In mathematical modeling, inverse proportionality (Links to an external site.) plays an important role. Remember that direct and inverse proportionality (Links to an external site.) are related but different. In direct proportionality, as one item increases, the corresponding item would also increase, and vice versa; and in an inverse proportionality, as one item increases, the corresponding item would decrease, and vice versa. This video (Links to an external site.) explains both direct and indirect proportionality.
Let’s begin our discussion:
Many people find that time seems to pass more quickly as you get older. So, the older you are, the shorter a year seems. Let’s model this experience mathematically. Let’s theorize that your perception of a length of time is inversely proportional to your age. We will investigate together and determine as a group if we think this is a good model of the true experience.
Let’s use ptime as the variable for your perception of a length of time, and use age as the variable for your age.
1. Our theory is that your perception of a length of time is inversely proportional to your age. Using the variables above, how would you state the theory in a mathematical equation?
2. Using this theory, how long will a year seem when you are two times older than you are now? To investigate, let ptime1 be how long a year seems now, and let ptime2 be how long a year will seem when you are twice as old. Pick a number for ptime1 (maybe a year feels like 157 days to you, for instance), and then calculate ptime2. Pick a number for ptime1 that is different from other students.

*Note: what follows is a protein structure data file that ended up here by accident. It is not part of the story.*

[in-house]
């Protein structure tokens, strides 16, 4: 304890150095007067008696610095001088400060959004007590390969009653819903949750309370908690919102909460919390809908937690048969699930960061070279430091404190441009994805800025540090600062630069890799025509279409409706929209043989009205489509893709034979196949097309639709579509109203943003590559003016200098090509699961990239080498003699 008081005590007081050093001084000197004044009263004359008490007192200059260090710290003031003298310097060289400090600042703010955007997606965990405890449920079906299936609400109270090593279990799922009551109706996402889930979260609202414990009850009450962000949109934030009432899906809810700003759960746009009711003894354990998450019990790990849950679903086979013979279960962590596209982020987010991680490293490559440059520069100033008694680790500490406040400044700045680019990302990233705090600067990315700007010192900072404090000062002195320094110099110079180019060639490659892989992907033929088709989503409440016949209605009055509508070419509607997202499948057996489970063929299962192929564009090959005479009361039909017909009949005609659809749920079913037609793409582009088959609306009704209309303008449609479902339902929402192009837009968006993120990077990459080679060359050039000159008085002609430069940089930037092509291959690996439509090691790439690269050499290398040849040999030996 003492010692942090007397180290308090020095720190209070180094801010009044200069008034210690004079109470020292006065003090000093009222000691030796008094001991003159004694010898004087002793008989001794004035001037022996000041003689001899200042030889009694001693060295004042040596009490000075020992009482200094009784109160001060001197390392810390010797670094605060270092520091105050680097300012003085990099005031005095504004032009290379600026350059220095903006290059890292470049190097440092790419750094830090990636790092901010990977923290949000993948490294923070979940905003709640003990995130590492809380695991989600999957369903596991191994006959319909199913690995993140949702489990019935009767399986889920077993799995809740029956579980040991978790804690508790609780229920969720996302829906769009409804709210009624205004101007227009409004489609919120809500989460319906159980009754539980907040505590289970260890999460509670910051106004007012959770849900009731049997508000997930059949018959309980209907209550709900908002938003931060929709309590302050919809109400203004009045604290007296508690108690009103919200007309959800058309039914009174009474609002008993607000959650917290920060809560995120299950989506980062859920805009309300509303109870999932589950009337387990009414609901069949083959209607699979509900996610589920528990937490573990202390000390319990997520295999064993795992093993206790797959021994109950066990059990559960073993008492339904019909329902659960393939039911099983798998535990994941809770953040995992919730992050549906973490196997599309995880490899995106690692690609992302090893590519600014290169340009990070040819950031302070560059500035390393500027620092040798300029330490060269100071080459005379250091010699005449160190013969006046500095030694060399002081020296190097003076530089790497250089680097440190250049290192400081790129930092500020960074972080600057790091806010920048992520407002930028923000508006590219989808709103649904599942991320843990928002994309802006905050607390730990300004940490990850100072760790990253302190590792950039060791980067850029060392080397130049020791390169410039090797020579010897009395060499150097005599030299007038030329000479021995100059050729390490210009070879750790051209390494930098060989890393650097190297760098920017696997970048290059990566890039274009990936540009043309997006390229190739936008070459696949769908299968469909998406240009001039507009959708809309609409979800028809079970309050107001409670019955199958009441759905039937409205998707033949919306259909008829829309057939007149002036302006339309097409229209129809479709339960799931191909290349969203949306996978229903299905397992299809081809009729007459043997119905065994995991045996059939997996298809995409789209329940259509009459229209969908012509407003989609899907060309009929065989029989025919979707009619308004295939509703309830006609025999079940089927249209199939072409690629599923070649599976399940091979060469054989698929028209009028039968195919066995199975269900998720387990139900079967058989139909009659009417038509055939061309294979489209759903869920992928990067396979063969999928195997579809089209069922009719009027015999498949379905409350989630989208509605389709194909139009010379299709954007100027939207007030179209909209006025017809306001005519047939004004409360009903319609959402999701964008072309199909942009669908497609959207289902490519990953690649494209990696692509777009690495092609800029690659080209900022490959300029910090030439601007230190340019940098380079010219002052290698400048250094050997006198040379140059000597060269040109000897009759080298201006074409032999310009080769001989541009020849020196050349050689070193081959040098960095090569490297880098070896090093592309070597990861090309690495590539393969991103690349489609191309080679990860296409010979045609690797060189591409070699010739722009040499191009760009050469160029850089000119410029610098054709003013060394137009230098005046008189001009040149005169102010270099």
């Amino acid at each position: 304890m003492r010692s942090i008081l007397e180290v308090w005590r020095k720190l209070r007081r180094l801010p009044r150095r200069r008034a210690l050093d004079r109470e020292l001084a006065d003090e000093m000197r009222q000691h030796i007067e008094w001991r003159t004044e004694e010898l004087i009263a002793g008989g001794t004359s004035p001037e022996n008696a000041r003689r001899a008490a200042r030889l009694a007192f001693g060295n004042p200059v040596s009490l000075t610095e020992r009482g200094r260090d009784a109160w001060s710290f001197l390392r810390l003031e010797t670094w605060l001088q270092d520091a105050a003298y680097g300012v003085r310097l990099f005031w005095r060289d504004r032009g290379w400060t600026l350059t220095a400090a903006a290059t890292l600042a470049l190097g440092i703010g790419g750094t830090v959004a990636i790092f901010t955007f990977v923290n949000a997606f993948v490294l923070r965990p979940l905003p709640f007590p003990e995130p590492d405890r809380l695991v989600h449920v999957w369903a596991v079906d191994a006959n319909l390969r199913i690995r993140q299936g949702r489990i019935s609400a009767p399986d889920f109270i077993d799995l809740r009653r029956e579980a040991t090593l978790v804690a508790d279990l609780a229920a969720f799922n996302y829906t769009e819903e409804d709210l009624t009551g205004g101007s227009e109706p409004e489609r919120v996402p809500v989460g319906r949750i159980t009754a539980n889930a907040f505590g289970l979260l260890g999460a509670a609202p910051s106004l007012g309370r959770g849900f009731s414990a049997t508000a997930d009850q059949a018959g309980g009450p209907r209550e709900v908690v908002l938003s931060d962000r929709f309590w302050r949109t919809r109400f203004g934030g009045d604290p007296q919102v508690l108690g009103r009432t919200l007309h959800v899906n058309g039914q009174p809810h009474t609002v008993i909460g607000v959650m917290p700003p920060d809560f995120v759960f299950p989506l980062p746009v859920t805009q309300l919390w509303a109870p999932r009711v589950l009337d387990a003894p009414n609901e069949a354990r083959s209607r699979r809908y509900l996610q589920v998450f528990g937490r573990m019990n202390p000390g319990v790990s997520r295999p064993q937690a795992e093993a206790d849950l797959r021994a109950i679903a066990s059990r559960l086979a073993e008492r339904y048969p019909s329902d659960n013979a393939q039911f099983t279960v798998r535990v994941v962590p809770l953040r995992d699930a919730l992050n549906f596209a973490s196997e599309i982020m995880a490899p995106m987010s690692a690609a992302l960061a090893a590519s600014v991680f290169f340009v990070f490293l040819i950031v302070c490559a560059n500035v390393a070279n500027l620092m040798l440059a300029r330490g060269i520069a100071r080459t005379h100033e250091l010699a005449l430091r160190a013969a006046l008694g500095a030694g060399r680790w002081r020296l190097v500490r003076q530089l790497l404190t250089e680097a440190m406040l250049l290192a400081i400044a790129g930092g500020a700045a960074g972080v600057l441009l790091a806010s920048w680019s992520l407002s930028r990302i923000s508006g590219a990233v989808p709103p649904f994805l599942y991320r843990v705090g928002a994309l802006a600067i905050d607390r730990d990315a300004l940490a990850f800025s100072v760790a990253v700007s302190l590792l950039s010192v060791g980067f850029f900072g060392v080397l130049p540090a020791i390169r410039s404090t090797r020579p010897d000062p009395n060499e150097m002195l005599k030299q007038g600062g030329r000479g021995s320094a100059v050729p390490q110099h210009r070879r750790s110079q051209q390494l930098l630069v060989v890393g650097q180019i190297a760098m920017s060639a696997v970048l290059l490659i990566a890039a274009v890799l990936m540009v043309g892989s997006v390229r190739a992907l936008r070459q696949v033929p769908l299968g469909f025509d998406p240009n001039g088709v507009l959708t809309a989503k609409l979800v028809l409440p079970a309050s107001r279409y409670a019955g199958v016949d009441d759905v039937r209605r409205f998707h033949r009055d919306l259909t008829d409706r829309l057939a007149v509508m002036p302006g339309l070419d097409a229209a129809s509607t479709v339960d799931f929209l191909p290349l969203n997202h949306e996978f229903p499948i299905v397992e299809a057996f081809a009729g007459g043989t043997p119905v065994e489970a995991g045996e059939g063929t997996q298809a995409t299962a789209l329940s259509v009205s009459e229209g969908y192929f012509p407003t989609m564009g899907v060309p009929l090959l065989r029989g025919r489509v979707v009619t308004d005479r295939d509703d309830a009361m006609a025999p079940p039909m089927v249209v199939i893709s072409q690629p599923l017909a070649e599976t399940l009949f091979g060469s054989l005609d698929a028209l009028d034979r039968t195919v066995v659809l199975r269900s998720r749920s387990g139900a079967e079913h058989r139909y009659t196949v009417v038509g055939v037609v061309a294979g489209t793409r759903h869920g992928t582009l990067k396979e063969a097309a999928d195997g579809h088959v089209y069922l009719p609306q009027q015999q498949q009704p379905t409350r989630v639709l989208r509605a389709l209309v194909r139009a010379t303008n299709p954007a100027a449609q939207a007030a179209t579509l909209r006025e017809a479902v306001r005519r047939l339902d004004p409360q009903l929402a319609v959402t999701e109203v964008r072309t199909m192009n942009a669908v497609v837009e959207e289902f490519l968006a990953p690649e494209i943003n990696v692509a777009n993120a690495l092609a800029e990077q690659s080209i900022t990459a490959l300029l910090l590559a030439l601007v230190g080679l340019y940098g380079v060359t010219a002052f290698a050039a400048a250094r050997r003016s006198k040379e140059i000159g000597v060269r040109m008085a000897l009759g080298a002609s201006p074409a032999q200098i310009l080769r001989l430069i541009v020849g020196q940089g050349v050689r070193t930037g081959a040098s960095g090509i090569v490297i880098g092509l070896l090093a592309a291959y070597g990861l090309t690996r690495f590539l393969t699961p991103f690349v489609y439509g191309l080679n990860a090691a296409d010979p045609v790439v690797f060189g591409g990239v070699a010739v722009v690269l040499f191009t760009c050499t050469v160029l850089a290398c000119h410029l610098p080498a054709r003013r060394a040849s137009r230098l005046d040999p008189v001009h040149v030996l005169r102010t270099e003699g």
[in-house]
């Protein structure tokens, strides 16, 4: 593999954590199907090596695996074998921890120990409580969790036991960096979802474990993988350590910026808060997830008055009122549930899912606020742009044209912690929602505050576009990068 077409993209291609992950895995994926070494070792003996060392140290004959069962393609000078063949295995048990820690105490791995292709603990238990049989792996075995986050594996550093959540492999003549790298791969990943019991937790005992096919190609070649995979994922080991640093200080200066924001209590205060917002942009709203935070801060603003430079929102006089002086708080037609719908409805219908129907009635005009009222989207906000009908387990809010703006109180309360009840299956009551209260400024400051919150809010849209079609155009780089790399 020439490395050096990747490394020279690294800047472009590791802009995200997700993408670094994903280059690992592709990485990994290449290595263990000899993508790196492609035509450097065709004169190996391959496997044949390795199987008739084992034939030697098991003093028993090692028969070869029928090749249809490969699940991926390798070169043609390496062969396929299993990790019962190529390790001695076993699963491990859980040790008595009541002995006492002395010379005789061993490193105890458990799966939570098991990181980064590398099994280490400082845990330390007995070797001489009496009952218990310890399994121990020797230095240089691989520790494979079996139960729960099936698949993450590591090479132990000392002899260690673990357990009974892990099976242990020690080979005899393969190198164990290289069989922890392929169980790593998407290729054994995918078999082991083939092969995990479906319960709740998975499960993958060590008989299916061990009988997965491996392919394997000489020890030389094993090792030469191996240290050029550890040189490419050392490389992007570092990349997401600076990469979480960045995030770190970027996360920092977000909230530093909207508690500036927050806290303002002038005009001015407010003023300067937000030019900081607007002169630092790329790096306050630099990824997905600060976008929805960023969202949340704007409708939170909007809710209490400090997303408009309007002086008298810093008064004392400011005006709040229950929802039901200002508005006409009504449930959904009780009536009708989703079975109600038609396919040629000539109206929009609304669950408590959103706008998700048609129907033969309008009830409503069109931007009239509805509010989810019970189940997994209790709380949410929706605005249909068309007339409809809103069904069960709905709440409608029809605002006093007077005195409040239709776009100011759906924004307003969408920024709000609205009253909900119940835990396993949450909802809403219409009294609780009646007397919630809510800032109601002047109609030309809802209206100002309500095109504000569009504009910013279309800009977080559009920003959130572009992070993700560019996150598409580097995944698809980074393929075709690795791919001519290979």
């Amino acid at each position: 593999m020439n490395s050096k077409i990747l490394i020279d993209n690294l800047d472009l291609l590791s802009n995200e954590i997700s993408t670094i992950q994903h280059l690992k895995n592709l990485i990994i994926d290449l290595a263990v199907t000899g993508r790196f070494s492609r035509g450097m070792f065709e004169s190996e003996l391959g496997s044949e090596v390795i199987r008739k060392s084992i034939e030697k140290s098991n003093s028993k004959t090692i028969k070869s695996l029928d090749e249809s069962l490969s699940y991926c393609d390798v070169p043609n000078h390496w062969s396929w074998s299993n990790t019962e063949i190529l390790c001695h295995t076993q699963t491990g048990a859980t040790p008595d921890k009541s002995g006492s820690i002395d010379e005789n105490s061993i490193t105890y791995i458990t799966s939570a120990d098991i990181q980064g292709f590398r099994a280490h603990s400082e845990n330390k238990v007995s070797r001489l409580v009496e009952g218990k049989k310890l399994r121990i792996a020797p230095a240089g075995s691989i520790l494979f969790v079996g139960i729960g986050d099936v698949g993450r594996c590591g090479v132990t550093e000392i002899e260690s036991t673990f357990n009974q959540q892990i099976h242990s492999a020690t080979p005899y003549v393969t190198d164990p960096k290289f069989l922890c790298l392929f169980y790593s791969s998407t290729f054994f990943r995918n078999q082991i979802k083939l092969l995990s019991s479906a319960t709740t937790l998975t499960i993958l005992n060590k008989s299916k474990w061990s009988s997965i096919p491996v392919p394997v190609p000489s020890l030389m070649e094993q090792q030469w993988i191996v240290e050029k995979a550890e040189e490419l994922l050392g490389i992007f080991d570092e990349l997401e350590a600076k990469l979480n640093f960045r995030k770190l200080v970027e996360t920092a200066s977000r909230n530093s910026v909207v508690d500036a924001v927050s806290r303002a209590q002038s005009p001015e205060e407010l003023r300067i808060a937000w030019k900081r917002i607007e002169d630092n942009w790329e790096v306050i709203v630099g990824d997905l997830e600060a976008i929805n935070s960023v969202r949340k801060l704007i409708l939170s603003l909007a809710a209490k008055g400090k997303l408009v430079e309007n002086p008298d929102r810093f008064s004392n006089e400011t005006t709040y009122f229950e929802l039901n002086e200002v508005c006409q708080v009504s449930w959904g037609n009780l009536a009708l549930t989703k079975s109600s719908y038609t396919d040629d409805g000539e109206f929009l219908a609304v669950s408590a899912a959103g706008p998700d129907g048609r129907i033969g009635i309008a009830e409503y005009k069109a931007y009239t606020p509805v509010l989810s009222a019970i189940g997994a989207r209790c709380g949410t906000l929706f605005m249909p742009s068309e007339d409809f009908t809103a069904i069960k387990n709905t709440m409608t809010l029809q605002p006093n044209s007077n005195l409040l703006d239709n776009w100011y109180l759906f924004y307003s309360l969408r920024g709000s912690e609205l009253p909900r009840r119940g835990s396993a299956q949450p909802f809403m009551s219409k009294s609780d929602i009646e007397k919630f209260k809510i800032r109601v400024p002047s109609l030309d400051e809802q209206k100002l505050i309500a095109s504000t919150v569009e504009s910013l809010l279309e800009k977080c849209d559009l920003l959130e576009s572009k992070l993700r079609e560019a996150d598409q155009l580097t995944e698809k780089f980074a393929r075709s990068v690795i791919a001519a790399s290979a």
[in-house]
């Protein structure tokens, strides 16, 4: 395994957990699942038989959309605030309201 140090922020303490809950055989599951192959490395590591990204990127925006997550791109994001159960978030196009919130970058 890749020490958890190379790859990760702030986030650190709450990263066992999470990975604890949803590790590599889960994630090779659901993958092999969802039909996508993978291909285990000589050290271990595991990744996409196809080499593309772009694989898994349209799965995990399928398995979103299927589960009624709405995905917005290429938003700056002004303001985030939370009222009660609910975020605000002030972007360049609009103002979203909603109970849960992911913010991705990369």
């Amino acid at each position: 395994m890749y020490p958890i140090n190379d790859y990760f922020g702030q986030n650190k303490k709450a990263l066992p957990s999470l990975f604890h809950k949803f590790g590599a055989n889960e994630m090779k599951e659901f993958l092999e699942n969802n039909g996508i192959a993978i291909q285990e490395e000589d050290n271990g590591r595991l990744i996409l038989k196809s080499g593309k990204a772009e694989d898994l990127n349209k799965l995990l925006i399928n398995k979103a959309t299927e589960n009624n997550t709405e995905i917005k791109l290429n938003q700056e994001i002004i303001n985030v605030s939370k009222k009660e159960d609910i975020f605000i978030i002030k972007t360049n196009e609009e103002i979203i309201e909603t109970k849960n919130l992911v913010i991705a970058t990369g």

3. Compare your ptime1 and ptime2. What is the relationship between them? Would this relationship change depending on how old you are now? Take a look at other student answers. Do you see a pattern? Can you prove that pattern mathematically?
4. Let’s say that ptime1 is how long a year seemed when you were one year old. Let’s say ptime1 = 365 “time units.” Using age as our x variable and ptime as our y variable, use this online graphing tool (Links to an external site.) to graph our theoretical mathematical model of how your perception of time changes over the course of your life. Here is a short video on how to use the basics of the graphing tool.
5. Use “Settings” within the graphing tool to create a window that covers a typical human lifespan (for age) and a reasonable span of “time units” (for ptime). Attach a screen shot of your graph with your post. (You can use your Print Screen key to capture a screen shot and paste it into a Word Document).
6. Do you think our theory is an accurate model of what you experienced over the course of your lifetime so far? If so, why? If not, why not